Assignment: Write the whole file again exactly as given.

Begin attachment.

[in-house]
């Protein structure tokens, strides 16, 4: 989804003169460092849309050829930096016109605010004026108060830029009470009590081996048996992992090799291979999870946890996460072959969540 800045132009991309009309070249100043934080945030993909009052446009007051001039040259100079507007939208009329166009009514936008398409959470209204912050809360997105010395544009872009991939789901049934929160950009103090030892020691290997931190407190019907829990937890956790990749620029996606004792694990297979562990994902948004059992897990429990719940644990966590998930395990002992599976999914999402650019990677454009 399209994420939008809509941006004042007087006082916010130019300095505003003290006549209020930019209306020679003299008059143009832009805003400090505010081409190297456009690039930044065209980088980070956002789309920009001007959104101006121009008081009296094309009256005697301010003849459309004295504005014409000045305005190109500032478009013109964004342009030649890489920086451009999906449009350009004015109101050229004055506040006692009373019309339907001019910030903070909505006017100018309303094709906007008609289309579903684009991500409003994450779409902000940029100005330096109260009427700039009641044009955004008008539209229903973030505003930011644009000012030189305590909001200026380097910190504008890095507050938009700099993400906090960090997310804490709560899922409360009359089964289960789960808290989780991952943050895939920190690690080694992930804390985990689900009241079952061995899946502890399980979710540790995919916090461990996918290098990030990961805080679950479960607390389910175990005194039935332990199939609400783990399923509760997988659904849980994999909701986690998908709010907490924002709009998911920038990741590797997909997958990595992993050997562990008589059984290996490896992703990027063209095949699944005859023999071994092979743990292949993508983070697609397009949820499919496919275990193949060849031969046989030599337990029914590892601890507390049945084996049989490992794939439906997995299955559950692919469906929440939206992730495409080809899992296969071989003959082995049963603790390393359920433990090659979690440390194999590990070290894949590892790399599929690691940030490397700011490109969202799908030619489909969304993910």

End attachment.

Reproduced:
[in-house]
């Protein structure tokens, strides 16, 4: 989804003169460092849309050829930096016109605010004026108060830029009470009590081996048996992992090799291979999870946890996460072959969540 800045132009991309009309070249100043934080945030993909009052446009007051001039040259100079507007939208009329166009009514936008398409959470209204912050809360997105010395544009872009991939789901049934929160950009103090030892020691290997931190407190019907829990937890956790990749620029996606004792694990297979562990994902948004059992897990429990719940644990966590998930395990002992599976999914999402650019990677454009 399209994420939008809509941006004042007087006082916010130019300095505003003290006549209020930019209306020679003299008059143009832009805003400090505010081409190297456009690039930044065209980088980070956002789309920009001007959104101006121009008081009296094309009256005697301010003849459309004295504005014409000045305005190109500032478009013109964004342009030649890489920086451009999906449009350009004015109101050229004055506040006692009373019309339907001019910030903070909505006017100018309303094709906007008609289309579903684009991500409003994450779409902000940029100005330096109260009427700039009641044009955004008008539209229903973030505003930011644009000012030189305590909001200026380097910190504008890095507050938009700099993400906090960090997310804490709560899922409360009359089964289960789960808290989780991952943050895939920190690690080694992930804390985990689900009241079952061995899946502890399980979710540790995919916090461990996918290098990030990961805080679950479960607390389910175990005194039935332990199939609400783990399923509760997988659904849980994999909701986690998908709010907490924002709009998911920038990741590797997909997958990595992993050997562990008589059984290996490896992703990027063209095949699944005859023999071994092979743990292949993508983070697609397009949820499919496919275990193949060849031969046989030599337990029914590892601890507390049945084996049989490992794939439906997995299955559950692919469906929440939206992730495409080809899992296969071989003959082995049963603790390393359920433990090659979690440390194999590990070290894949590892790399599929690691940030490397700011490109969202799908030619489909969304993910």